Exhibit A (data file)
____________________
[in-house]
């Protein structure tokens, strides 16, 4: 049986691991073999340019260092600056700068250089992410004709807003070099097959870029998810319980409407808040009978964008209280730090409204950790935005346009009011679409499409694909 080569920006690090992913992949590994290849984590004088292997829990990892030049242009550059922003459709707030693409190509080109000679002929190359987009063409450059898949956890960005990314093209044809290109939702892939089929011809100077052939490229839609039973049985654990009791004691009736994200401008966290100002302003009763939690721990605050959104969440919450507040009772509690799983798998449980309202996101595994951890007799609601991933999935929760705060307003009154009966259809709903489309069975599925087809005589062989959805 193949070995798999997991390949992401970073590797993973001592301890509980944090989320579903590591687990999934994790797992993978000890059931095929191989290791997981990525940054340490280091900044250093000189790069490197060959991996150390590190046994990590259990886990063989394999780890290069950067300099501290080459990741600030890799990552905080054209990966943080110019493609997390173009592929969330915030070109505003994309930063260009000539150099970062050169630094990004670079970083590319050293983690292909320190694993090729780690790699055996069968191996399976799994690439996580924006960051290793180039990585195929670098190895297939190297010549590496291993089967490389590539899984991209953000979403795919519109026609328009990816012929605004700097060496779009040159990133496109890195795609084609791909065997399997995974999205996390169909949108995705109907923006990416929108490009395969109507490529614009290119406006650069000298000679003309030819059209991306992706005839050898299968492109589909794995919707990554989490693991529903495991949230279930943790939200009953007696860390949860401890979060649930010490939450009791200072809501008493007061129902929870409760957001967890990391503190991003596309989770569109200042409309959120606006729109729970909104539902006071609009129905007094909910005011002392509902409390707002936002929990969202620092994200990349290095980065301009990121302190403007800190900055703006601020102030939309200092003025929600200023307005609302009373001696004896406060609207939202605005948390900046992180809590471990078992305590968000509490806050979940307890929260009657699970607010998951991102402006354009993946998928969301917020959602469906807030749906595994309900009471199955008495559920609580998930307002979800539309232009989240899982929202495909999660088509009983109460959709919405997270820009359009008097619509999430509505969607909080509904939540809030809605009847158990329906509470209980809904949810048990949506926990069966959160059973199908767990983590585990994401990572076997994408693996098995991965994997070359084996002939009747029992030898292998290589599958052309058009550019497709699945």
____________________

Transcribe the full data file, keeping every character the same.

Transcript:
[in-house]
């Protein structure tokens, strides 16, 4: 049986691991073999340019260092600056700068250089992410004709807003070099097959870029998810319980409407808040009978964008209280730090409204950790935005346009009011679409499409694909 080569920006690090992913992949590994290849984590004088292997829990990892030049242009550059922003459709707030693409190509080109000679002929190359987009063409450059898949956890960005990314093209044809290109939702892939089929011809100077052939490229839609039973049985654990009791004691009736994200401008966290100002302003009763939690721990605050959104969440919450507040009772509690799983798998449980309202996101595994951890007799609601991933999935929760705060307003009154009966259809709903489309069975599925087809005589062989959805 193949070995798999997991390949992401970073590797993973001592301890509980944090989320579903590591687990999934994790797992993978000890059931095929191989290791997981990525940054340490280091900044250093000189790069490197060959991996150390590190046994990590259990886990063989394999780890290069950067300099501290080459990741600030890799990552905080054209990966943080110019493609997390173009592929969330915030070109505003994309930063260009000539150099970062050169630094990004670079970083590319050293983690292909320190694993090729780690790699055996069968191996399976799994690439996580924006960051290793180039990585195929670098190895297939190297010549590496291993089967490389590539899984991209953000979403795919519109026609328009990816012929605004700097060496779009040159990133496109890195795609084609791909065997399997995974999205996390169909949108995705109907923006990416929108490009395969109507490529614009290119406006650069000298000679003309030819059209991306992706005839050898299968492109589909794995919707990554989490693991529903495991949230279930943790939200009953007696860390949860401890979060649930010490939450009791200072809501008493007061129902929870409760957001967890990391503190991003596309989770569109200042409309959120606006729109729970909104539902006071609009129905007094909910005011002392509902409390707002936002929990969202620092994200990349290095980065301009990121302190403007800190900055703006601020102030939309200092003025929600200023307005609302009373001696004896406060609207939202605005948390900046992180809590471990078992305590968000509490806050979940307890929260009657699970607010998951991102402006354009993946998928969301917020959602469906807030749906595994309900009471199955008495559920609580998930307002979800539309232009989240899982929202495909999660088509009983109460959709919405997270820009359009008097619509999430509505969607909080509904939540809030809605009847158990329906509470209980809904949810048990949506926990069966959160059973199908767990983590585990994401990572076997994408693996098995991965994997070359084996002939009747029992030898292998290589599958052309058009550019497709699945």